Advocates and Treasure Island residents are urging San Francisco leaders to reexamine the Treasure Island cleanup and halt ongoing land transfers for a major housing and commercial development on the man-made island. (Jessica Christian/2017 S.F. Examiner)

Treasure Island residents looking for a chance to be heard

From frequent power outages to fears of lingering radioactive and toxic contamination, Treasure Island residents say that their complaints about life on the island have for years largely fallen on deaf ears at City Hall.

But at a town hall hearing scheduled to take place this Thursday, their new supervisor says he plans to listen.

“My goal is to understand the experiences and needs of residents and make it clear to them that I will be an independent voice and resource for them as they face the unique challenges associated with living and working there,” District 6 Supervisor Matt Haney told the San Francisco Examiner on Tuesday.

Those challenges include service accessibility issues as well as a proposed vehicle toll for drivers entering and exiting the island that has met with strong opposition from residents, a majority of whom are low-income. Haney said that he plans to advocate for current residents lacking basic services as the island undergoes massive redevelopment that add new infrastructure, commercial space and up to 8,000 new homes.

Last month, Haney, who was instated as supervisor in January, spoke out about service interruptions on the island after all of its estimated 1,800 households were cut off from power for more than 12 hours. He called on the San Francisco Public Utilities Commission, which services the island, to procure data on the frequency of such outages and present a plan on how to improve communications with residents in the event of an emergency.

The San Francisco Examiner previously reported that the prolonged outage in February was the fifth recorded power outage on the island so far in 2019. In 2012, as many as 22 outages were reported.

Haney said the frequent service interruptions are unacceptable and stoke concerns among residents ahead of the island’s planned transformation.

“Treasure Island’s governance is unusual —there’s the Treasure Island Development Agency, and the PUC [provides] their power….and there is a massive development plan that will impact the lives of everyone who lives and works there,” said Haney. “It’s important that they have an independent advocate who they can trust.”

Thursday’s hearing will include representatives from the SFPUC, TIDA and the San Francisco Municipal Transportation Agency, according to Haney.

Environmental and health advocates are also pushing Haney to address issues over tenant protections and evictions on the island, as well as long standing concerns over the health impacts of radioactive and toxic contamination.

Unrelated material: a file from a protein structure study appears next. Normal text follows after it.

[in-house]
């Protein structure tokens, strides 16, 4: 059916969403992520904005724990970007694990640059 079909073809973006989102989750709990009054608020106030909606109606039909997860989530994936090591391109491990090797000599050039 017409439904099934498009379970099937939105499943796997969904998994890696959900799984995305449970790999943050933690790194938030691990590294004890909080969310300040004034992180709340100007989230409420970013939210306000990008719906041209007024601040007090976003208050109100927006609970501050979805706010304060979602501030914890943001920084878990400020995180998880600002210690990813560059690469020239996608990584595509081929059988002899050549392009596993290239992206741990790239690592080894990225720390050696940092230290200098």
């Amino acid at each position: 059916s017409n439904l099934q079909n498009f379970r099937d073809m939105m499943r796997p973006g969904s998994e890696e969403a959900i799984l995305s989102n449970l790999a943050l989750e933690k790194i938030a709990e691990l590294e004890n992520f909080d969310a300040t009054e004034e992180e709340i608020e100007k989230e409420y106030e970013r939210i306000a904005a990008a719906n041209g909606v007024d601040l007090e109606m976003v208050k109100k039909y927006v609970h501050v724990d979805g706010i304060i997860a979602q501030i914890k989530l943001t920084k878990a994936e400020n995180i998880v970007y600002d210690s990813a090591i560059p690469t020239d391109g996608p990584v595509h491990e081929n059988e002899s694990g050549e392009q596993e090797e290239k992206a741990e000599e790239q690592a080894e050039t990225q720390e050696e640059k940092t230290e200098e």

State and city officials have confirmed that contamination lingers on the former U.S. Naval base, and ongoing radioactive remediation efforts have involved some of the same players implicated in an allegedly fraudulent radioactive cleanup at the Hunters Point Naval Shipyard.

Advocates are calling for Treasure Island’s cleanup to be held to the same standards and level of scrutiny as has been ordered at the shipyard, which is a U.S. Environmental Protection Agency designated superfund site.

They are also urging The City to halt all development planned for Treasure Island pending further investigation.

“We need to treat Treasure Island just like [the shipyard] and put all development on hold until we find out how much testing was falsified by Tetra Tech and other contractors,” said Eric Brooks, an environmental advocate with Our City San Francisco.

Brooks said testing for radioactive remnants on the island should be “broadened” to include other toxins, such as dioxins. His group is also urging Haney to “take the lead” on relocating current residents off the island.

“It may be a tough pill to swallow, but it’s clearly not safe for residents who currently live there to live there,” Brooks said.

Haney said that he is prepared to talk about the island’s toxic history.

“I want to talk about the environmental issues and how residents feel about the cleanup — and any concerns around their health and wellbeing,” said Haney. “I’m also interested in the tenant protections and tenants’ rights issues — I’ve heard from some concerned about residents are being either pushed out or that there’s inadequate information about what is going to happen as the development occurs.”

The Treasure Island town hall hearing will take place Thursday, March 7 at 6:30 p.m. at the Ship Shape Community Center.

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